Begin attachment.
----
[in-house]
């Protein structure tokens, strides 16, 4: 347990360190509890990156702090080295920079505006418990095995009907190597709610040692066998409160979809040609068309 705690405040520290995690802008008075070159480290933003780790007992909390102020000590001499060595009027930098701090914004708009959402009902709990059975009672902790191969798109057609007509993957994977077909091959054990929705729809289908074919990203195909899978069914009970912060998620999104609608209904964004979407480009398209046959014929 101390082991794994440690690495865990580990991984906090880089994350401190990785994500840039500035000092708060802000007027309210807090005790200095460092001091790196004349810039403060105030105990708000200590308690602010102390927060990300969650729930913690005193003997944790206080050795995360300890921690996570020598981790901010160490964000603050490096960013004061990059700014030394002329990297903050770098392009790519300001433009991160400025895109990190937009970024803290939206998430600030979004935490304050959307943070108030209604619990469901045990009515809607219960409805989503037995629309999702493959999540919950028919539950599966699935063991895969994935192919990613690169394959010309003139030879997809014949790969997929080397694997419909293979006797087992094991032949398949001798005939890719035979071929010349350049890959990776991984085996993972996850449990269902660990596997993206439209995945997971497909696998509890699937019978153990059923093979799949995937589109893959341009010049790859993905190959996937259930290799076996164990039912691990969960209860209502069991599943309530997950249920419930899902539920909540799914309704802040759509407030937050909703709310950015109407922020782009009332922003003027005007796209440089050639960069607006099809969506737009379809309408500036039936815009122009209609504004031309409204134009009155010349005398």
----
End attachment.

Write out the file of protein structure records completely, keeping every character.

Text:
[in-house]
């Protein structure tokens, strides 16, 4: 347990360190509890990156702090080295920079505006418990095995009907190597709610040692066998409160979809040609068309 705690405040520290995690802008008075070159480290933003780790007992909390102020000590001499060595009027930098701090914004708009959402009902709990059975009672902790191969798109057609007509993957994977077909091959054990929705729809289908074919990203195909899978069914009970912060998620999104609608209904964004979407480009398209046959014929 101390082991794994440690690495865990580990991984906090880089994350401190990785994500840039500035000092708060802000007027309210807090005790200095460092001091790196004349810039403060105030105990708000200590308690602010102390927060990300969650729930913690005193003997944790206080050795995360300890921690996570020598981790901010160490964000603050490096960013004061990059700014030394002329990297903050770098392009790519300001433009991160400025895109990190937009970024803290939206998430600030979004935490304050959307943070108030209604619990469901045990009515809607219960409805989503037995629309999702493959999540919950028919539950599966699935063991895969994935192919990613690169394959010309003139030879997809014949790969997929080397694997419909293979006797087992094991032949398949001798005939890719035979071929010349350049890959990776991984085996993972996850449990269902660990596997993206439209995945997971497909696998509890699937019978153990059923093979799949995937589109893959341009010049790859993905190959996937259930290799076996164990039912691990969960209860209502069991599943309530997950249920419930899902539920909540799914309704802040759509407030937050909703709310950015109407922020782009009332922003003027005007796209440089050639960069607006099809969506737009379809309408500036039936815009122009209609504004031309409204134009009155010349005398």